| WASHINGTON, April 26
WASHINGTON, April 26 U.S. President Donald Trump
will release a tax plan on Wednesday proposing some deep rate
cuts, mostly for businesses, including a slashed corporate
income tax rate and steeply discounted tax rate for overseas
corporate profits brought into the United States, officials
Trump intends for his broad blueprint, which will fall short
of the kind of comprehensive tax reform that Republicans have
long discussed, to be a guidepost for lawmakers in the U.S.
House of Representatives and Senate.
"We're driving this a little bit more," a senior White House
official told a group of reporters late on Tuesday.
The plan is not expected by analysts to include any
proposals for raising new revenue, potentially adding billions
of dollars to the federal deficit.
Treasury Secretary Steve Mnuchin has been leading the Trump
administration's effort to craft a tax package that can win
support in Congress.
Though the U.S. House of Representatives and Senate are both
controlled by the Republican Party, some aspects of Trump's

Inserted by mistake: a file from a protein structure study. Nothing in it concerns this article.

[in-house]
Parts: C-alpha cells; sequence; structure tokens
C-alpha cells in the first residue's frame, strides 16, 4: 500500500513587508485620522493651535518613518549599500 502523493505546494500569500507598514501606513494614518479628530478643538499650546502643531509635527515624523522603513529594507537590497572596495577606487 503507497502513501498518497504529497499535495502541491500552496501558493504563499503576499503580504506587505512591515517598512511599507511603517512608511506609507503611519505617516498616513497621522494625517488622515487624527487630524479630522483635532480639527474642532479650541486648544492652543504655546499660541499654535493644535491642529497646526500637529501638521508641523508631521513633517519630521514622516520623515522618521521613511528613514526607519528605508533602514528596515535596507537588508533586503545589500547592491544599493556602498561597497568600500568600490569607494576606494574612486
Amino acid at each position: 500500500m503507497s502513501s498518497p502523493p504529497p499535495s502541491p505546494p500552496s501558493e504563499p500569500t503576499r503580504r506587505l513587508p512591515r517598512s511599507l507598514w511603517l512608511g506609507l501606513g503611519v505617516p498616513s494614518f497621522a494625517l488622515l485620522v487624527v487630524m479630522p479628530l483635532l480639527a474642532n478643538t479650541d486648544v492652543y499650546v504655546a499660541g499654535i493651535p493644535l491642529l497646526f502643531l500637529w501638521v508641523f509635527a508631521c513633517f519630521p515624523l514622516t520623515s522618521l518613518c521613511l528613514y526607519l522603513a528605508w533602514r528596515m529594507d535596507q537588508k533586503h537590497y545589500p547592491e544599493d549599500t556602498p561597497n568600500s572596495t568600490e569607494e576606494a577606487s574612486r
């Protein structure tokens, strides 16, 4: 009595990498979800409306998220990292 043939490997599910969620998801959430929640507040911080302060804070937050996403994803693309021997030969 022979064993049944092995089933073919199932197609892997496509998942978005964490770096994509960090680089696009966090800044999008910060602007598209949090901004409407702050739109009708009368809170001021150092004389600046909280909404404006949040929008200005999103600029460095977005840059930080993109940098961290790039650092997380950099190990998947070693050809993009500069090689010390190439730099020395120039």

proposals could be a difficult sell, including to some fiscal
hawks in his own party. Trump's plan will cut the income tax
rate paid by public corporations to 15 percent from 35 percent
and sharply cut the top tax rate by pass-through businesses,
including many small business partnerships and sole
proprietorships, to 15 percent from 39.6 percent, an official
Trump will also propose a repatriation tax on offshore
earnings along the lines of his campaign proposal for a 10
percent levy, versus the 35 percent due on repatriated foreign
profits under present law, the official said.
Trump's proposal will not include a controversial
"border-adjustment" tax on imports that was in earlier proposals
floated by House Republicans as a way to offset revenue losses
resulting from tax cuts.
Mnuchin has said the cuts will pay for themselves by
generating more economic growth, but fiscal hawks, potentially
some in Trump’s own Republican Party, along with Democrats are
certain to question these claims.
Whether Trump will include provisions that could attract
Democratic votes, such as a proposal to fund infrastructure
spending or a child-care tax credit as proposed by his daughter
Ivanka, is still the subject of speculation.
The senior white house official said Trump would like to see
Congress pass tax reform by the middle of autumn.
The last overhaul of the U.S. tax code was in 1986 during
the administration of former President Ronald Reagan, a
(Additional reporting by Steve Holland; Editing by Simon